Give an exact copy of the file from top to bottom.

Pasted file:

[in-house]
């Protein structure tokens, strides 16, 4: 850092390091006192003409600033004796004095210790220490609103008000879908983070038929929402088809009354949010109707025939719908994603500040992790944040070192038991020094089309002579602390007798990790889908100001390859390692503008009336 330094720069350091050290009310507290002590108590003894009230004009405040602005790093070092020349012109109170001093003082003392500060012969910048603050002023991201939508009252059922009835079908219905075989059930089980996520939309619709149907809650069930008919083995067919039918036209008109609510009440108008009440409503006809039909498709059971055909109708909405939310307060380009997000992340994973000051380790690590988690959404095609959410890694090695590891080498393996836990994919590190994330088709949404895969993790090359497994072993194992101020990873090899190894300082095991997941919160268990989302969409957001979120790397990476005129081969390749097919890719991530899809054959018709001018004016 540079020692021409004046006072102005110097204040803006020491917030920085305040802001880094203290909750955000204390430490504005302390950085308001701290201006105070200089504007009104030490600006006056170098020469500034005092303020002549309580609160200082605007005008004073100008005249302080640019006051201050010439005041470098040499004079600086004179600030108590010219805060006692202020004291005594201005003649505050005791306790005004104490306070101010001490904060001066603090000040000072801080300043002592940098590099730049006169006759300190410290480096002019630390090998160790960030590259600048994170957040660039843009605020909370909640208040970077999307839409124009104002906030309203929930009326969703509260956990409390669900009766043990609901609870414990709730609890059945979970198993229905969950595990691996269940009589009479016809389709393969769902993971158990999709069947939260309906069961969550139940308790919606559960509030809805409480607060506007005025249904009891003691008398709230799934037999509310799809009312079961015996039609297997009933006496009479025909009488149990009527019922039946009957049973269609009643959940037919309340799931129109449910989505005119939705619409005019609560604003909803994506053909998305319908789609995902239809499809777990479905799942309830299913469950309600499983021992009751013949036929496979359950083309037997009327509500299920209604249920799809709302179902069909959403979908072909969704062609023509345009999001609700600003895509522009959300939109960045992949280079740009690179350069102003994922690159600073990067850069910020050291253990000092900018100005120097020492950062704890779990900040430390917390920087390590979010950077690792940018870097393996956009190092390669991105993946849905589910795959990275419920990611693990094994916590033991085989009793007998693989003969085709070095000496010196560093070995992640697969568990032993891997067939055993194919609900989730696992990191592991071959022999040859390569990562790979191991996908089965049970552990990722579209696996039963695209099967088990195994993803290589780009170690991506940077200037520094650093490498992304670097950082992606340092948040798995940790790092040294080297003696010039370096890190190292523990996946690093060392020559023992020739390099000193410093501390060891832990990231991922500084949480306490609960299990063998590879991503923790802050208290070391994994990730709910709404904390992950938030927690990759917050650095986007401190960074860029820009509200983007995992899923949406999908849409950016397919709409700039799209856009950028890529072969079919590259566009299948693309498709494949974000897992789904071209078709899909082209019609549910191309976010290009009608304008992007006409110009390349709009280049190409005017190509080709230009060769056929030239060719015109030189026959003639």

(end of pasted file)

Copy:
[in-house]
């Protein structure tokens, strides 16, 4: 850092390091006192003409600033004796004095210790220490609103008000879908983070038929929402088809009354949010109707025939719908994603500040992790944040070192038991020094089309002579602390007798990790889908100001390859390692503008009336 330094720069350091050290009310507290002590108590003894009230004009405040602005790093070092020349012109109170001093003082003392500060012969910048603050002023991201939508009252059922009835079908219905075989059930089980996520939309619709149907809650069930008919083995067919039918036209008109609510009440108008009440409503006809039909498709059971055909109708909405939310307060380009997000992340994973000051380790690590988690959404095609959410890694090695590891080498393996836990994919590190994330088709949404895969993790090359497994072993194992101020990873090899190894300082095991997941919160268990989302969409957001979120790397990476005129081969390749097919890719991530899809054959018709001018004016 540079020692021409004046006072102005110097204040803006020491917030920085305040802001880094203290909750955000204390430490504005302390950085308001701290201006105070200089504007009104030490600006006056170098020469500034005092303020002549309580609160200082605007005008004073100008005249302080640019006051201050010439005041470098040499004079600086004179600030108590010219805060006692202020004291005594201005003649505050005791306790005004104490306070101010001490904060001066603090000040000072801080300043002592940098590099730049006169006759300190410290480096002019630390090998160790960030590259600048994170957040660039843009605020909370909640208040970077999307839409124009104002906030309203929930009326969703509260956990409390669900009766043990609901609870414990709730609890059945979970198993229905969950595990691996269940009589009479016809389709393969769902993971158990999709069947939260309906069961969550139940308790919606559960509030809805409480607060506007005025249904009891003691008398709230799934037999509310799809009312079961015996039609297997009933006496009479025909009488149990009527019922039946009957049973269609009643959940037919309340799931129109449910989505005119939705619409005019609560604003909803994506053909998305319908789609995902239809499809777990479905799942309830299913469950309600499983021992009751013949036929496979359950083309037997009327509500299920209604249920799809709302179902069909959403979908072909969704062609023509345009999001609700600003895509522009959300939109960045992949280079740009690179350069102003994922690159600073990067850069910020050291253990000092900018100005120097020492950062704890779990900040430390917390920087390590979010950077690792940018870097393996956009190092390669991105993946849905589910795959990275419920990611693990094994916590033991085989009793007998693989003969085709070095000496010196560093070995992640697969568990032993891997067939055993194919609900989730696992990191592991071959022999040859390569990562790979191991996908089965049970552990990722579209696996039963695209099967088990195994993803290589780009170690991506940077200037520094650093490498992304670097950082992606340092948040798995940790790092040294080297003696010039370096890190190292523990996946690093060392020559023992020739390099000193410093501390060891832990990231991922500084949480306490609960299990063998590879991503923790802050208290070391994994990730709910709404904390992950938030927690990759917050650095986007401190960074860029820009509200983007995992899923949406999908849409950016397919709409700039799209856009950028890529072969079919590259566009299948693309498709494949974000897992789904071209078709899909082209019609549910191309976010290009009608304008992007006409110009390349709009280049190409005017190509080709230009060769056929030239060719015109030189026959003639």